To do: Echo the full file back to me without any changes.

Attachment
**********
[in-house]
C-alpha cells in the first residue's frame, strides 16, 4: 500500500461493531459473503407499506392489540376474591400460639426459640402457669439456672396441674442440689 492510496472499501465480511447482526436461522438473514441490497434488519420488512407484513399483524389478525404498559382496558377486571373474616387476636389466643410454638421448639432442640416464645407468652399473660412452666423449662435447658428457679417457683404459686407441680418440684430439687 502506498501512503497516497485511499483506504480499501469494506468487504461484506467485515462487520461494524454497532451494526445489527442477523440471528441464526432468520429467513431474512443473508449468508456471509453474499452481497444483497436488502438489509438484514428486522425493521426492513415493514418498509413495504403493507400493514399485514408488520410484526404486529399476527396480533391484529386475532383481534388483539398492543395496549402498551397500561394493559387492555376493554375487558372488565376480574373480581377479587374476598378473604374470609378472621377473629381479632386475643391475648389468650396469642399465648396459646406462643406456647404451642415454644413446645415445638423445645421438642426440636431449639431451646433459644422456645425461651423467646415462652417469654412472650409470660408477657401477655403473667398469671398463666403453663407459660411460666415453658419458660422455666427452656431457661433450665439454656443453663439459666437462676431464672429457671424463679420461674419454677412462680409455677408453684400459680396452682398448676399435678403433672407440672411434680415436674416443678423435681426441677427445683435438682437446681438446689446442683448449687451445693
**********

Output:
[in-house]
C-alpha cells in the first residue's frame, strides 16, 4: 500500500461493531459473503407499506392489540376474591400460639426459640402457669439456672396441674442440689 492510496472499501465480511447482526436461522438473514441490497434488519420488512407484513399483524389478525404498559382496558377486571373474616387476636389466643410454638421448639432442640416464645407468652399473660412452666423449662435447658428457679417457683404459686407441680418440684430439687 502506498501512503497516497485511499483506504480499501469494506468487504461484506467485515462487520461494524454497532451494526445489527442477523440471528441464526432468520429467513431474512443473508449468508456471509453474499452481497444483497436488502438489509438484514428486522425493521426492513415493514418498509413495504403493507400493514399485514408488520410484526404486529399476527396480533391484529386475532383481534388483539398492543395496549402498551397500561394493559387492555376493554375487558372488565376480574373480581377479587374476598378473604374470609378472621377473629381479632386475643391475648389468650396469642399465648396459646406462643406456647404451642415454644413446645415445638423445645421438642426440636431449639431451646433459644422456645425461651423467646415462652417469654412472650409470660408477657401477655403473667398469671398463666403453663407459660411460666415453658419458660422455666427452656431457661433450665439454656443453663439459666437462676431464672429457671424463679420461674419454677412462680409455677408453684400459680396452682398448676399435678403433672407440672411434680415436674416443678423435681426441677427445683435438682437446681438446689446442683448449687451445693